When the pandemic led to the movement control order (MCO), few of us conceived how long it would continue or what kind of impact it would have. For a batch of rare wild Malaysian terrapins, locally known as Tuntung, it brought sickness and danger.
“Our Tuntung are river terrapins, they can’t go in the sea,” Dr Chen Pelf Nyok, co-founder of the Turtle Conservation Society of Malaysia, explains. “Locally they are found in just three states: Kedah, Perak and Terengganu.”
As they are critically endangered and listed as a totally protected species, the Society has a special permit to conserve these little creatures. They raise the terrapins from eggs in tanks, keep them for a few months, and then release them.
In the wild, tiny baby terrapins are vulnerable to a large host of predators. By going out into the world slightly bigger and in good condition, the little animals have a slightly better start in life. It’s pushing the edges of survival without interfering.
But the MCO interfered with the process.
“We had 600 or so baby Tuntung raised in our tanks in Kampung Pasir Gajah, Kemaman, Terengganu, that we planned to release on March 21 this year,” Dr Chen shares. “But with the MCO, we couldn’t go to the village.
“We’ve had big lots in our tanks before, but not for that long. It’s a delicate operation and a lot of work to keep so many animals healthy. Over the months, there was a water quality issue. When we were finally able to return, we saw some of the terrapins had eye problems.”
Of the 600 animals, 25 had sore eyes. Concerned, the staff removed and isolated the sick animals, putting each into their own mini tank.
At this point, they were stumped. Conservationists are not vets. Asking for help wasn’t a straightforward issue because there aren’t many vets that specialise in turtles, and even fewer that have experience with these rare wild species. Add in the fact that the kampung is isolated, and that house calls would involve some fairly horrendous logistics.
“We’ve had sick terrapins from time to time, so we put together a first aid system that has done well in the past,” Dr Chen says. “We gave them medical baths that included a little iodine. It was OK but not great. That’s when we thought we’d reach out on social media.”
Asking for help online can backfire when strangers pile on to heap blame and second-guess but, thankfully, numerous hobby turtle fanciers and vets – some from as far away as Taiwan – reached out with good questions and shared successful experiences.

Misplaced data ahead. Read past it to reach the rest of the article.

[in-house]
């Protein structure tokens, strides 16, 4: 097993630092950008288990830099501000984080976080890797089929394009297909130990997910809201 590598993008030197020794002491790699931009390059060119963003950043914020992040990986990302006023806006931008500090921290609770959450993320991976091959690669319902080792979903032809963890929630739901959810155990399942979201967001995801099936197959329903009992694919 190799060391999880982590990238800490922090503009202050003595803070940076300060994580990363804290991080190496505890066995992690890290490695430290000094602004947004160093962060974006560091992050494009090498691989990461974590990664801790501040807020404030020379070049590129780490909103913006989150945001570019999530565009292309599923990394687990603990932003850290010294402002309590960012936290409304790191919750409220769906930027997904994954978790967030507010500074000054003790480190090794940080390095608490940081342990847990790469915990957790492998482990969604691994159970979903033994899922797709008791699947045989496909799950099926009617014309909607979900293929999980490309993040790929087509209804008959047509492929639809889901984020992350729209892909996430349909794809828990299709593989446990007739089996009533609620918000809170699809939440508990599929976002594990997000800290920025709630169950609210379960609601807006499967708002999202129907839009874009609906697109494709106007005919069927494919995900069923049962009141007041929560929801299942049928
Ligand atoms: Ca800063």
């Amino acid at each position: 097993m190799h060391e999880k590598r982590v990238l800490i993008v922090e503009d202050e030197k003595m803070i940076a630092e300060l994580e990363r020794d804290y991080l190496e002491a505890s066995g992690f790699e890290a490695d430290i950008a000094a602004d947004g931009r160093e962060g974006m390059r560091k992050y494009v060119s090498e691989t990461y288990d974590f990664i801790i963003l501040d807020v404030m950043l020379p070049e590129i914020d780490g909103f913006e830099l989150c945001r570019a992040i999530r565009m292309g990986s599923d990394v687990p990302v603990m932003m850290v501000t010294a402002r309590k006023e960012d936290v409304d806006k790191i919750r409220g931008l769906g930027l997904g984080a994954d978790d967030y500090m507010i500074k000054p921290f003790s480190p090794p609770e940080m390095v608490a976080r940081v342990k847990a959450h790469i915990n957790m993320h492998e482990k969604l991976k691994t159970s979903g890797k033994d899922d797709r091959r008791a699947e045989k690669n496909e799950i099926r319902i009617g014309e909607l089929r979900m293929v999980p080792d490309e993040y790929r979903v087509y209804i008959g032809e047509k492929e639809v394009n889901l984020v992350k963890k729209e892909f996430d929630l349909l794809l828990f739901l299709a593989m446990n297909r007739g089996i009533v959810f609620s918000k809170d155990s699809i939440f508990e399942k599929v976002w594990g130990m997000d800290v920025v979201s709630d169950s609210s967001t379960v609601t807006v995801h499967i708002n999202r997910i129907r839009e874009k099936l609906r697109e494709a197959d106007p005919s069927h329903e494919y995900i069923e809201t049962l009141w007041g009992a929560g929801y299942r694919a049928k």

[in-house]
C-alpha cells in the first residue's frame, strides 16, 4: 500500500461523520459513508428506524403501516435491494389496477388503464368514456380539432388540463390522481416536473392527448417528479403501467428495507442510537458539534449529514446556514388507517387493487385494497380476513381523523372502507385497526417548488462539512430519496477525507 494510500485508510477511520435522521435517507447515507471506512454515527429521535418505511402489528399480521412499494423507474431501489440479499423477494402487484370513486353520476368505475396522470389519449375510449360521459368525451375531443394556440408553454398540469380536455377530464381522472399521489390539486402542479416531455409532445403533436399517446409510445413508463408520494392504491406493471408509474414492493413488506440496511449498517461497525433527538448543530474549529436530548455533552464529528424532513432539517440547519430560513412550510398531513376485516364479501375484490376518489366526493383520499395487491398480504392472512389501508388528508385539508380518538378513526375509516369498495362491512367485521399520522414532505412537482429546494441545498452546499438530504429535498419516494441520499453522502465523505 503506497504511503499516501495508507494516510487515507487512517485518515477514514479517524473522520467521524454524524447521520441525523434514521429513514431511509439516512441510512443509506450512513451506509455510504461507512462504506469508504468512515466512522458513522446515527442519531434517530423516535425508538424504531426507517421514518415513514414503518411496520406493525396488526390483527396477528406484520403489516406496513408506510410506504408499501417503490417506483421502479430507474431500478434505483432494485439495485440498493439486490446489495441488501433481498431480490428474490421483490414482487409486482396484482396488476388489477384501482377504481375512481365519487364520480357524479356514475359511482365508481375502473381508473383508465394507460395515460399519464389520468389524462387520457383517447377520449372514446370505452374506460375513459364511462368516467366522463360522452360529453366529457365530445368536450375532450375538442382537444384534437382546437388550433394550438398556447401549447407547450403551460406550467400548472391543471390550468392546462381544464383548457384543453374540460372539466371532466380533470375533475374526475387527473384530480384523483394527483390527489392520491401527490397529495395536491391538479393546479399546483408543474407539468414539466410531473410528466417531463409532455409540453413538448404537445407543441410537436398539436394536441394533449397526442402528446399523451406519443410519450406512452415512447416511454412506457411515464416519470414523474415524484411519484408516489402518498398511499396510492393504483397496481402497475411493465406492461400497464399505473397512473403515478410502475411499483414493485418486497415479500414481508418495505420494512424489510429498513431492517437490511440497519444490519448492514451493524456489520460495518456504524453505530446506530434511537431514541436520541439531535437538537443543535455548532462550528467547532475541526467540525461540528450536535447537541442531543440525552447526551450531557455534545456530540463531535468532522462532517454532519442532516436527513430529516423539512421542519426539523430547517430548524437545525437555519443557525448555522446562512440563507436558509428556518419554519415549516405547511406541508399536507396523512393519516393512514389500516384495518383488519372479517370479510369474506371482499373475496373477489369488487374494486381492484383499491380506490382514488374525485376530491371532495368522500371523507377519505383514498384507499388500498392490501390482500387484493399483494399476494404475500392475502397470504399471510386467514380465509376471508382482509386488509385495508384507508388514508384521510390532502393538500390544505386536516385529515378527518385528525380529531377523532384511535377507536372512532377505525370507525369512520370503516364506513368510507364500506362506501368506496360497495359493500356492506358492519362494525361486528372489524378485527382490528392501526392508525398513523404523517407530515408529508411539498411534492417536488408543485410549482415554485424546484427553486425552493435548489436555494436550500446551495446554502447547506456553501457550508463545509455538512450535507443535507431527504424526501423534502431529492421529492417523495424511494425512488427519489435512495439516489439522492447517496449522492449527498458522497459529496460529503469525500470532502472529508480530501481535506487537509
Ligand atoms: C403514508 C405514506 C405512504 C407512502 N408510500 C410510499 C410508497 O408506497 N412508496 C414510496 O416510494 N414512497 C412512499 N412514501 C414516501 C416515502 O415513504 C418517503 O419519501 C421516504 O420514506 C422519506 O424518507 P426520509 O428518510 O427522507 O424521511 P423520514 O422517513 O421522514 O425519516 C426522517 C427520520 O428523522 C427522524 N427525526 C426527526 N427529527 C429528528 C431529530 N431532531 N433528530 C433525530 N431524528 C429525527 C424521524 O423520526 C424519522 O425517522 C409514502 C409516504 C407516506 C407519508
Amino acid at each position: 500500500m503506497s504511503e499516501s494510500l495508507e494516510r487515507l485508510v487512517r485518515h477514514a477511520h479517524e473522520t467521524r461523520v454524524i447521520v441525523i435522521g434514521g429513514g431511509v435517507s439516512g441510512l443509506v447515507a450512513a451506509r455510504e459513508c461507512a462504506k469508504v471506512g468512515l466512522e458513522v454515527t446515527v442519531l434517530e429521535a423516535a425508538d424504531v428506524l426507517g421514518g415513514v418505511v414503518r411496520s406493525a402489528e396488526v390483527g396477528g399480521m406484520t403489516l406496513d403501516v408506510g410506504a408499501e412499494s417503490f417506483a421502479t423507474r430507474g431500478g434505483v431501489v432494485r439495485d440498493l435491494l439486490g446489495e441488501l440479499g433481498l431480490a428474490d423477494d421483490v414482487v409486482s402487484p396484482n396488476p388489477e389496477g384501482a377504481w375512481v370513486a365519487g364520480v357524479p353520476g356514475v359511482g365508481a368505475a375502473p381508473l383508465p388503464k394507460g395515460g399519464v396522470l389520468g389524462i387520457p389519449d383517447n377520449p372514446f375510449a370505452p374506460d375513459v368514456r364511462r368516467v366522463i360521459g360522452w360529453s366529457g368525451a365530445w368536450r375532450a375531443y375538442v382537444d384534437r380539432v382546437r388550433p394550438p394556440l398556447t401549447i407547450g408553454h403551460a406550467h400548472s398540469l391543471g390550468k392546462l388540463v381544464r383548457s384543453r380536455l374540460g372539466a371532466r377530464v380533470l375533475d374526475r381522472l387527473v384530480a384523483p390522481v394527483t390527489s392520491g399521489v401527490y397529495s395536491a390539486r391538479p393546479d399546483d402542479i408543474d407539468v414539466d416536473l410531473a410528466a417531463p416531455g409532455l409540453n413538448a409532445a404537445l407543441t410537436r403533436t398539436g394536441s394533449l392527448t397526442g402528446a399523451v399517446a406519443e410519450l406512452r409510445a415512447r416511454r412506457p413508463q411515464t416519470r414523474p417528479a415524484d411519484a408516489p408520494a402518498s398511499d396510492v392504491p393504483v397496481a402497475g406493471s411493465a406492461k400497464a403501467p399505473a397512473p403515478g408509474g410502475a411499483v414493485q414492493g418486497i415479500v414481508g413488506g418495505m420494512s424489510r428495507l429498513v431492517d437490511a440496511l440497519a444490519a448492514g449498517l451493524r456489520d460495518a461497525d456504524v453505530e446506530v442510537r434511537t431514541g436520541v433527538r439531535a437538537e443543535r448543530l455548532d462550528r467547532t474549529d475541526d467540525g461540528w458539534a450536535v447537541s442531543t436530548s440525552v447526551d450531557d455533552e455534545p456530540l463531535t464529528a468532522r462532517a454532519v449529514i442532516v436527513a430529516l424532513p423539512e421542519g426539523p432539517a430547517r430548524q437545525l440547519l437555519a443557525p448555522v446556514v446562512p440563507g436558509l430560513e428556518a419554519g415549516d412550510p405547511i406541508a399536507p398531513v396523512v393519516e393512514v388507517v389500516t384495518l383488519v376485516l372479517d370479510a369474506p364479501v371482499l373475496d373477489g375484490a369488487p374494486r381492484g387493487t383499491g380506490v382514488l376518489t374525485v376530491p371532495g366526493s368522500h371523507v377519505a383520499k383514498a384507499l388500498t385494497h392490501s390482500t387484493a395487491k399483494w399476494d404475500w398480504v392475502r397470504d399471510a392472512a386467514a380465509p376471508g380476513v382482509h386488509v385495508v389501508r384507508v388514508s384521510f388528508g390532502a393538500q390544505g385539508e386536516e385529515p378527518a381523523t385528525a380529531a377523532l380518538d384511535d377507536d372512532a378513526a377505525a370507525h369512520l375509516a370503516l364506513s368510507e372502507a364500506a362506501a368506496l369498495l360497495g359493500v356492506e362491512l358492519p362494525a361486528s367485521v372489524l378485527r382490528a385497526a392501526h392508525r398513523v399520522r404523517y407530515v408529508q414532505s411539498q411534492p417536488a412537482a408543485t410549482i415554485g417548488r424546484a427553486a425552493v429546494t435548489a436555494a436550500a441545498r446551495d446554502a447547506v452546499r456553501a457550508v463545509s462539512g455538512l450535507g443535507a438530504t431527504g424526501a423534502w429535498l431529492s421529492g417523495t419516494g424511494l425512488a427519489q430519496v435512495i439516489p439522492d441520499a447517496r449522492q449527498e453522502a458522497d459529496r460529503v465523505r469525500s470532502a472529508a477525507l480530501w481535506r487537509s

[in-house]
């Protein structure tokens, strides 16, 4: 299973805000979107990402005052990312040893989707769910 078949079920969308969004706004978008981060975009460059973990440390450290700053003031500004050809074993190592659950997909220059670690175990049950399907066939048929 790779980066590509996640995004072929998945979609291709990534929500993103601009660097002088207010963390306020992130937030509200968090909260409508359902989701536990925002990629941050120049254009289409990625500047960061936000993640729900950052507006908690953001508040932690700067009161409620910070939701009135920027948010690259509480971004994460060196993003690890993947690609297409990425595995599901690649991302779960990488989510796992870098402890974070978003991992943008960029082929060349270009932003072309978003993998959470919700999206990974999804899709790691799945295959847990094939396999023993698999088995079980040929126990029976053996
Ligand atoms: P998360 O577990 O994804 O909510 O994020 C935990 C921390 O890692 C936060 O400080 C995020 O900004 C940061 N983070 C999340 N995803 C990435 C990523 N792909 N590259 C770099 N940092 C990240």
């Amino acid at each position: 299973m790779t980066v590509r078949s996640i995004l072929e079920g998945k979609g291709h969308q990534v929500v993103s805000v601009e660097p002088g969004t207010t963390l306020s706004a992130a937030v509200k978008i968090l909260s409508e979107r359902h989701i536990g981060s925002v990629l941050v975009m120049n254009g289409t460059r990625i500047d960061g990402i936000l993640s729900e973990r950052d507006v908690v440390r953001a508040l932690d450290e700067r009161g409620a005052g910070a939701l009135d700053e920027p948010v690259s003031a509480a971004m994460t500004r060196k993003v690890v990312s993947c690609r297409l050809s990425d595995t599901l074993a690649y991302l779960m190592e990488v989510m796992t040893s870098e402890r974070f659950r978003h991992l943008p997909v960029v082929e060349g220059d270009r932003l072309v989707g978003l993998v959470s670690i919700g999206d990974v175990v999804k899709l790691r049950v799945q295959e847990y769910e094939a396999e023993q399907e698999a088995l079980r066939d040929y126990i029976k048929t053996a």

“A lot suggested Nicol eye drops that are specially formulated for cats and that can be bought over the counter, ” Dr Chen says. “And most importantly, a vet reminded us that we had to flush their eyes with saline water for contact lenses before treatment – that was a common sense approach that we had overlooked!”
The human specialists stepped up as well.
Dr Valarmathy Vaiyavari, an ophthalmologist or eye specialist from Universiti Malaya, and a nature lover in her spare time who is the founder of Beach Clean-up in Penang, Kedah and Butterworth as well as Gift of Love, offered some perspective.
“I’m not a vet, ” she cautioned. “But as a suggestion, I thought the terrapins might do better with an ointment, a slightly different concentration, as it has longer staying power.”
Dr Chandra Kumar, an ophthalmologist in the Klang Valley, was consulted as well. “I have been shown photos of household pets before, for an opinion on their eyes.”
“From my conversations with pet owners and vets, it appears that access to vets specialising in eyes can be difficult hence the many cases of household pets becoming blind from cataracts.
“But I’ve never been asked about a terrapin or any other reptile. My first reaction was surprise!
“It can be hard to diagnose an eye condition from a photo but, coupled with the history given, it looked like there was a severe eye infection which was infiltrating the eye starting from the cornea. These poor terrapins were going to get blind without prompt treatment.
“Fortunately, Pelf had isolated the infected terrapins and started instilling antibiotics into the eyes early. Also, she mixed diluted iodine in the water used by the terrapins. Perfect treatment!
“The infection to the eyes probably started as a corneal ulcer originating from injury or contamination from bacteria. In my practice, most of my patients who develop corneal ulcers are contact lens wearers and this would be an eye emergency necessitating intensive treatment with antibiotics.”
The results of all the advice has been good. “There are two or three that are still in bad shape, and three died, but five have healed completely,” Dr Chen says, relieved. “That horrible crust that is covering and causing the damage is falling off, so I’m hopeful we can heal the rest. We’re very grateful.”
At present, the team are treating the Tuntung every few hours. When they are completely healthy, they will be released – including those who have lost one or both eyes.
“Wild animals aren’t always in prime shape,” Dr Chen observes. “We’ve hatched handicapped animals too. We’ve seen terrapins that emerged blind, and last year, we released a three-legged terrapin. He was doing well in captivity – he was able to feed like the normal ones did.
“Our job is not to interfere with nature but to help boost their chances. So we will take care of them until they are fit and can find their own food. Then we release them into the river and they make their own lives in the wild.
“Helping wildlife is a challenge that takes a community. If you have time to volunteer, do join a conservation organisation. Together, we can make a difference.”
To support the Turtle Conservation Society of Malaysia visit turtleconservationsociety.org.my
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